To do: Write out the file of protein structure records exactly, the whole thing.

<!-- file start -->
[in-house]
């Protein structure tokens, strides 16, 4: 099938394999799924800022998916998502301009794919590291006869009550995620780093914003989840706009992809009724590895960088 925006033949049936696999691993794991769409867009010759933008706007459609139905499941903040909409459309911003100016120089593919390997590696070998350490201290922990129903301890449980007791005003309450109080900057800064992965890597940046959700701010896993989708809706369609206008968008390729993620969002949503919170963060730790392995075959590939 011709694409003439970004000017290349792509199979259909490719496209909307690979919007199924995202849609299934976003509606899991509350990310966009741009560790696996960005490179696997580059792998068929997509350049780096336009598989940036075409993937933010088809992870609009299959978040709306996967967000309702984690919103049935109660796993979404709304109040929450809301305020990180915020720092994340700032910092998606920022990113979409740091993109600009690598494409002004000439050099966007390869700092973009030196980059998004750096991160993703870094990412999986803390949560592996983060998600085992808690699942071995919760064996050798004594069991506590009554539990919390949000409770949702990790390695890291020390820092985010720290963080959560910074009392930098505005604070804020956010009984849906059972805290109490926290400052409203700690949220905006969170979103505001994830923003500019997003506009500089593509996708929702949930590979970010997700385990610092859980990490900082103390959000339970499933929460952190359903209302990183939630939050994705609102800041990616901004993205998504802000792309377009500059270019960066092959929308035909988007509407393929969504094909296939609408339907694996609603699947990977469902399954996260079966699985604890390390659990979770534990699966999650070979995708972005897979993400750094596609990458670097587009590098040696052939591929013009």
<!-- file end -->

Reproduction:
[in-house]
């Protein structure tokens, strides 16, 4: 099938394999799924800022998916998502301009794919590291006869009550995620780093914003989840706009992809009724590895960088 925006033949049936696999691993794991769409867009010759933008706007459609139905499941903040909409459309911003100016120089593919390997590696070998350490201290922990129903301890449980007791005003309450109080900057800064992965890597940046959700701010896993989708809706369609206008968008390729993620969002949503919170963060730790392995075959590939 011709694409003439970004000017290349792509199979259909490719496209909307690979919007199924995202849609299934976003509606899991509350990310966009741009560790696996960005490179696997580059792998068929997509350049780096336009598989940036075409993937933010088809992870609009299959978040709306996967967000309702984690919103049935109660796993979404709304109040929450809301305020990180915020720092994340700032910092998606920022990113979409740091993109600009690598494409002004000439050099966007390869700092973009030196980059998004750096991160993703870094990412999986803390949560592996983060998600085992808690699942071995919760064996050798004594069991506590009554539990919390949000409770949702990790390695890291020390820092985010720290963080959560910074009392930098505005604070804020956010009984849906059972805290109490926290400052409203700690949220905006969170979103505001994830923003500019997003506009500089593509996708929702949930590979970010997700385990610092859980990490900082103390959000339970499933929460952190359903209302990183939630939050994705609102800041990616901004993205998504802000792309377009500059270019960066092959929308035909988007509407393929969504094909296939609408339907694996609603699947990977469902399954996260079966699985604890390390659990979770534990699966999650070979995708972005897979993400750094596609990458670097587009590098040696052939591929013009």